Much as we hate to admit it, a background screening service can’t tell you everything there is to know about a particular job candidate. While a background check reveals information like education disparities, job history and criminal activity, things like empathy and critical thinking skills won’t show up. That’s part of why interviews are so critical – just looking at a resume or a background check report only reveals part of the picture.
1. How would you make your first year at this company a success?
This question can help you gauge how knowledgeable an interviewee is about your company, as well as determine what success looks like for them. While many interviewees at least take a cursory look online to figure out the bare bones of what you do, this question helps you see how in-depth their research is. It may also help you figure out if their priorities are a fit for the position.
2. What motivates/frustrates you?
Asking these questions back to back can help you uncover how a candidate works best. For example, if they get caught up in “petty” irritations without talking about solutions, they may not be the most positive person. Learning what motivates a job candidate early on can help you determine if they’ll work well on your team. An employee who is motivated by new situations may not like a job where the work is largely the same, for example.
3. Tell me about a time that you failed, and how you dealt with it.
It’s less about the failure here, and more about how they answer the question. A job candidate who talks about making proactive steps and learning from their failures may be the better choice. This question may also help you find people who aren’t afraid to fail and can learn from their mistakes.
4. What challenges are you looking for in your next job?
This question can help you see what the candidate wants in their next job, but also, which challenges they believe they’ll face. You may wish to follow up here with a question about how they’ll deal with these challenges. Moving jobs is always hard, but finding a candidate who knows how to rise to the challenge is critical.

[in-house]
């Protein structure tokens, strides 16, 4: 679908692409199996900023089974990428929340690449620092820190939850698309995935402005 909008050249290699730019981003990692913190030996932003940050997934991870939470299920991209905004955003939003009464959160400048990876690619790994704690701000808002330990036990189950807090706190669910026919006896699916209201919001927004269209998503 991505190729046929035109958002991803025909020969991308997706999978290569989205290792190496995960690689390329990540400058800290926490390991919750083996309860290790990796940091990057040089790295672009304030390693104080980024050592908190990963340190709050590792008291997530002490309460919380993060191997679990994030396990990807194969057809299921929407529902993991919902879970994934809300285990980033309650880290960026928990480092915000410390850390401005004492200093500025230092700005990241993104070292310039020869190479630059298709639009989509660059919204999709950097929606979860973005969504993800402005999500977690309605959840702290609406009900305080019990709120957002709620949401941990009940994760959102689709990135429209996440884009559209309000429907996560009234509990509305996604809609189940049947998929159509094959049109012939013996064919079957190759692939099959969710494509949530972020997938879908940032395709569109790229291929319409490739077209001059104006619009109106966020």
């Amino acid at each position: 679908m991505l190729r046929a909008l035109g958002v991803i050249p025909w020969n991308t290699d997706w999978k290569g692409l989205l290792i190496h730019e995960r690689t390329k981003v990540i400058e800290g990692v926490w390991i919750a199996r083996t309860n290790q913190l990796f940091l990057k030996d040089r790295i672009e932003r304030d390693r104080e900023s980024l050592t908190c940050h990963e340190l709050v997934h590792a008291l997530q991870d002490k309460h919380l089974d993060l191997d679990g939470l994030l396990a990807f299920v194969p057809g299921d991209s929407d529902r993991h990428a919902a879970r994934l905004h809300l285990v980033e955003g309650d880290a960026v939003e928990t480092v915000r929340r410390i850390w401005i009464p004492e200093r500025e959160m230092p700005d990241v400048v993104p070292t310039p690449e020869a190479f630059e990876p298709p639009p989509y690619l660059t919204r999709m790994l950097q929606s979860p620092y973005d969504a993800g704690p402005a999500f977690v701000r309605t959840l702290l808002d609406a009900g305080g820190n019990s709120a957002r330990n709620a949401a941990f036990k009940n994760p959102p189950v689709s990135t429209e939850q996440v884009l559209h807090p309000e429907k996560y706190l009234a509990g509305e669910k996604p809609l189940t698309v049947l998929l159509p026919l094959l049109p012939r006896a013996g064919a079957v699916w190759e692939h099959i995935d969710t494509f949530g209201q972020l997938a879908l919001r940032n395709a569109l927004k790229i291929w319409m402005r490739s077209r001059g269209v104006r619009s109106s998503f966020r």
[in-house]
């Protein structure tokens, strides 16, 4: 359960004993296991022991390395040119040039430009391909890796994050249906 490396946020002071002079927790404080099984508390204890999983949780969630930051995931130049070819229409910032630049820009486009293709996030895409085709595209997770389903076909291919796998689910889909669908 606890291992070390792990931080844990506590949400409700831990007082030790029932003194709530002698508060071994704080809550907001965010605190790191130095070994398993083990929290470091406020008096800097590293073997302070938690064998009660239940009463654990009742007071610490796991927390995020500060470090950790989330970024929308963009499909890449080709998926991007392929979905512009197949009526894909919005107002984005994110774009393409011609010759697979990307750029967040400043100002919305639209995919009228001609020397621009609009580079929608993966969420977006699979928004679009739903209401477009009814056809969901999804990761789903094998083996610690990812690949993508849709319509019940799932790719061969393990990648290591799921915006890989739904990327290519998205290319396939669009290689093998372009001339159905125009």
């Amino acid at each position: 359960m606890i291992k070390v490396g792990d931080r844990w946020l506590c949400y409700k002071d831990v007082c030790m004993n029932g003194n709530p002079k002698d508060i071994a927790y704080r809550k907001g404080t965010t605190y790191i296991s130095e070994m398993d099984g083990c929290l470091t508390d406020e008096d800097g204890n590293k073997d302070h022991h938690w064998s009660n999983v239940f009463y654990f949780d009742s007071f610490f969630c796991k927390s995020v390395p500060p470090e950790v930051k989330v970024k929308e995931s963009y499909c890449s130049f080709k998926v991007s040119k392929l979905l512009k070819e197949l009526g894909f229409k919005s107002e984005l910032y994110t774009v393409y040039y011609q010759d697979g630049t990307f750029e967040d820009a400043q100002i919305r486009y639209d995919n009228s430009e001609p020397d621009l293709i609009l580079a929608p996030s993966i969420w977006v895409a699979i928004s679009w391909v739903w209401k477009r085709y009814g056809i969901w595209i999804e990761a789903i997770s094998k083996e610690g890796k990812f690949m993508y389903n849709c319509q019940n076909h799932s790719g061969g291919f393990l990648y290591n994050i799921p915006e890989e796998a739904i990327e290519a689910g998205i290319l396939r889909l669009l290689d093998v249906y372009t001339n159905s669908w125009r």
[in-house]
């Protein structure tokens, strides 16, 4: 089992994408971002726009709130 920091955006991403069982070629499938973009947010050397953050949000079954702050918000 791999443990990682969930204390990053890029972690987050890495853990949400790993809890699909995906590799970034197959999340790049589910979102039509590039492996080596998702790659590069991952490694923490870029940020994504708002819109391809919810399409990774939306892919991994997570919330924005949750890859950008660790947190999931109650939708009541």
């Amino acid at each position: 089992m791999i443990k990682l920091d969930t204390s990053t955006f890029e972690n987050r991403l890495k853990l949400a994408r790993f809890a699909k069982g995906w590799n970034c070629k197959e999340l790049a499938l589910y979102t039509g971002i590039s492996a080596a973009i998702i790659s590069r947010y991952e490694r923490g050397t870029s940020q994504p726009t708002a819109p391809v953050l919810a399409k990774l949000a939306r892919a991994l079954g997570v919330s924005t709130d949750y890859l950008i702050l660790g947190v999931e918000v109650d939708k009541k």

5. When I get in touch with your previous supervisor, what will they say your biggest weakness is?
If you’re looking for an honest answer to a question, here’s where you’ll get it. This is a fantastic way to find out how your job candidates believe that other people see them. Plus, it’s a performance-based question – a job candidate may believe they’re organized and productive, but if their supervisor never saw that side of them, then was it really there?
6. Who do you most look up to?
Finding out an interviewee’s role model can help show you what skills and personality traits they aspire to. For example, a job candidate who looks up to, say, Seth Godin is going to be very different from one who aspires to be Bill Gates.
7. What are your least favorite work-related tasks?
This simple question can help you uncover a mismatch between what the job requires and what the candidate likes. For example, if you need an office manager candidate to not just help with finances but also answer the phones, it doesn’t make sense to hire somebody who loathes a ringing telephone.
8. What would you do if you were suddenly given $100 million?/Describe an orange without saying “orange”./Why are manhole covers round?
These so-called “oddball” interview questions can actually be an important part of the hiring process. When you ask them, pay attention to how the candidate responds. By shaking up the regular interview process, you can get a feel for how quickly a job candidate can think on their feet. Really savvy interviewees will figure out a way to work your company back into their response.
Interviewing a potential job candidate is an important part of the hiring process, along with background checks and reviewing resumes. The next time you conduct an interview, try asking these questions to help uncover more great information.